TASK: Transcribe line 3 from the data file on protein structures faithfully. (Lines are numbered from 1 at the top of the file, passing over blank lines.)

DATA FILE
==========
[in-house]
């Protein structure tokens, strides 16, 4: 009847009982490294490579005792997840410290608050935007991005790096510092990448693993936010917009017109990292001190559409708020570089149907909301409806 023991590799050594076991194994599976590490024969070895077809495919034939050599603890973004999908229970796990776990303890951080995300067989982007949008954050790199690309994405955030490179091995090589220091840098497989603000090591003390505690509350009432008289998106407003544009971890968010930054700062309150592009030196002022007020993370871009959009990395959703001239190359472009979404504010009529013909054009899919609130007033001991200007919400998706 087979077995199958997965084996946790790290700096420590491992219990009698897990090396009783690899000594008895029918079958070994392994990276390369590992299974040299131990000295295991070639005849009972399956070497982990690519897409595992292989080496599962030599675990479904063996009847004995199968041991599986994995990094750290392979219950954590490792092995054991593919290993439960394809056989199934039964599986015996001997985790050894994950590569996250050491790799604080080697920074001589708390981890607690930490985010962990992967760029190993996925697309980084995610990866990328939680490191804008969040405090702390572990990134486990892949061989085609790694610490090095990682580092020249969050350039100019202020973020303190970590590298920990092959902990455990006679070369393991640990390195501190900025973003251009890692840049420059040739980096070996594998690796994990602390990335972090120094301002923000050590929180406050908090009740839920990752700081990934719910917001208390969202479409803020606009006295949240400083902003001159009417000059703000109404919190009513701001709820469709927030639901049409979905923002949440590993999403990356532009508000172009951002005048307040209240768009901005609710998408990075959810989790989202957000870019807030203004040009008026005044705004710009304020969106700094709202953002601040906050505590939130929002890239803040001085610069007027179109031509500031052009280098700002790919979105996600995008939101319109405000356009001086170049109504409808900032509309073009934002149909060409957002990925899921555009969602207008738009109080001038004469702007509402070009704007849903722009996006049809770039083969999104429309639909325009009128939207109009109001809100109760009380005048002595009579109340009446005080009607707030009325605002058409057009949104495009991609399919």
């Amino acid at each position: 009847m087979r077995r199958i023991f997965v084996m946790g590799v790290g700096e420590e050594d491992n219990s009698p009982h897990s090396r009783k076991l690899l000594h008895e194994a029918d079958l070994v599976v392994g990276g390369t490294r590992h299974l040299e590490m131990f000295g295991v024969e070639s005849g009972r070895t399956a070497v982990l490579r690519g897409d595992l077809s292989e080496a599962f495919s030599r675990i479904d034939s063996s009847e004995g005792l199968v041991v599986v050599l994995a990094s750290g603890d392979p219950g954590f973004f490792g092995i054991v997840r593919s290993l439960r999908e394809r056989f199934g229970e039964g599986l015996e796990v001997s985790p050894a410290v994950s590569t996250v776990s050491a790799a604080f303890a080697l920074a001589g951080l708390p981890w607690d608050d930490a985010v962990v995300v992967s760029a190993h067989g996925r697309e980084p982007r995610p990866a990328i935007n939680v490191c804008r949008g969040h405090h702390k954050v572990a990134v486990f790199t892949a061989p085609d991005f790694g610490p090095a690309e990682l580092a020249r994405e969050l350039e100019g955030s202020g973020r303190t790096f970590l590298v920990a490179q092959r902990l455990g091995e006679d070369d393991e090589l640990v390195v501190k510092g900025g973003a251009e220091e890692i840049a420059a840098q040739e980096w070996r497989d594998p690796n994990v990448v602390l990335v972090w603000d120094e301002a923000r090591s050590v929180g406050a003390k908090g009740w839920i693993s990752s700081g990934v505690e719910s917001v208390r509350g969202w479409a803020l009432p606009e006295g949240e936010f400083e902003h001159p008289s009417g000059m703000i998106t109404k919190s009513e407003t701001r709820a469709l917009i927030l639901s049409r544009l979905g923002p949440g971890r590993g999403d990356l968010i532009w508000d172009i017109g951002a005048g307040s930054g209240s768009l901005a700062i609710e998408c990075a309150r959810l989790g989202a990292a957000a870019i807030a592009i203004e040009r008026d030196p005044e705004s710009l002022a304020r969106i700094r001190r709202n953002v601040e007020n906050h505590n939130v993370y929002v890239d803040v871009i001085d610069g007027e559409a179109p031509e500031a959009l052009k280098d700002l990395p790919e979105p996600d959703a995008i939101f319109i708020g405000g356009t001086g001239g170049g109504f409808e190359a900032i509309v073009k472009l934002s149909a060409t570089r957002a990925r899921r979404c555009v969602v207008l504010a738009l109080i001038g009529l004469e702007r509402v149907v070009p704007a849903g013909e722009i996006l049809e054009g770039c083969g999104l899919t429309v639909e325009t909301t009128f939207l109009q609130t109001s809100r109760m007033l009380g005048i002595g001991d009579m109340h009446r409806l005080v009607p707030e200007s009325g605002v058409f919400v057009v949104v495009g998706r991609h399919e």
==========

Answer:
């Amino acid at each position: 009847m087979r077995r199958i023991f997965v084996m946790g590799v790290g700096e420590e050594d491992n219990s009698p009982h897990s090396r009783k076991l690899l000594h008895e194994a029918d079958l070994v599976v392994g990276g390369t490294r590992h299974l040299e590490m131990f000295g295991v024969e070639s005849g009972r070895t399956a070497v982990l490579r690519g897409d595992l077809s292989e080496a599962f495919s030599r675990i479904d034939s063996s009847e004995g005792l199968v041991v599986v050599l994995a990094s750290g603890d392979p219950g954590f973004f490792g092995i054991v997840r593919s290993l439960r999908e394809r056989f199934g229970e039964g599986l015996e796990v001997s985790p050894a410290v994950s590569t996250v776990s050491a790799a604080f303890a080697l920074a001589g951080l708390p981890w607690d608050d930490a985010v962990v995300v992967s760029a190993h067989g996925r697309e980084p982007r995610p990866a990328i935007n939680v490191c804008r949008g969040h405090h702390k954050v572990a990134v486990f790199t892949a061989p085609d991005f790694g610490p090095a690309e990682l580092a020249r994405e969050l350039e100019g955030s202020g973020r303190t790096f970590l590298v920990a490179q092959r902990l455990g091995e006679d070369d393991e090589l640990v390195v501190k510092g900025g973003a251009e220091e890692i840049a420059a840098q040739e980096w070996r497989d594998p690796n994990v990448v602390l990335v972090w603000d120094e301002a923000r090591s050590v929180g406050a003390k908090g009740w839920i693993s990752s700081g990934v505690e719910s917001v208390r509350g969202w479409a803020l009432p606009e006295g949240e936010f400083e902003h001159p008289s009417g000059m703000i998106t109404k919190s009513e407003t701001r709820a469709l917009i927030l639901s049409r544009l979905g923002p949440g971890r590993g999403d990356l968010i532009w508000d172009i017109g951002a005048g307040s930054g209240s768009l901005a700062i609710e998408c990075a309150r959810l989790g989202a990292a957000a870019i807030a592009i203004e040009r008026d030196p005044e705004s710009l002022a304020r969106i700094r001190r709202n953002v601040e007020n906050h505590n939130v993370y929002v890239d803040v871009i001085d610069g007027e559409a179109p031509e500031a959009l052009k280098d700002l990395p790919e979105p996600d959703a995008i939101f319109i708020g405000g356009t001086g001239g170049g109504f409808e190359a900032i509309v073009k472009l934002s149909a060409t570089r957002a990925r899921r979404c555009v969602v207008l504010a738009l109080i001038g009529l004469e702007r509402v149907v070009p704007a849903g013909e722009i996006l049809e054009g770039c083969g999104l899919t429309v639909e325009t909301t009128f939207l109009q609130t109001s809100r109760m007033l009380g005048i002595g001991d009579m109340h009446r409806l005080v009607p707030e200007s009325g605002v058409f919400v057009v949104v495009g998706r991609h399919e």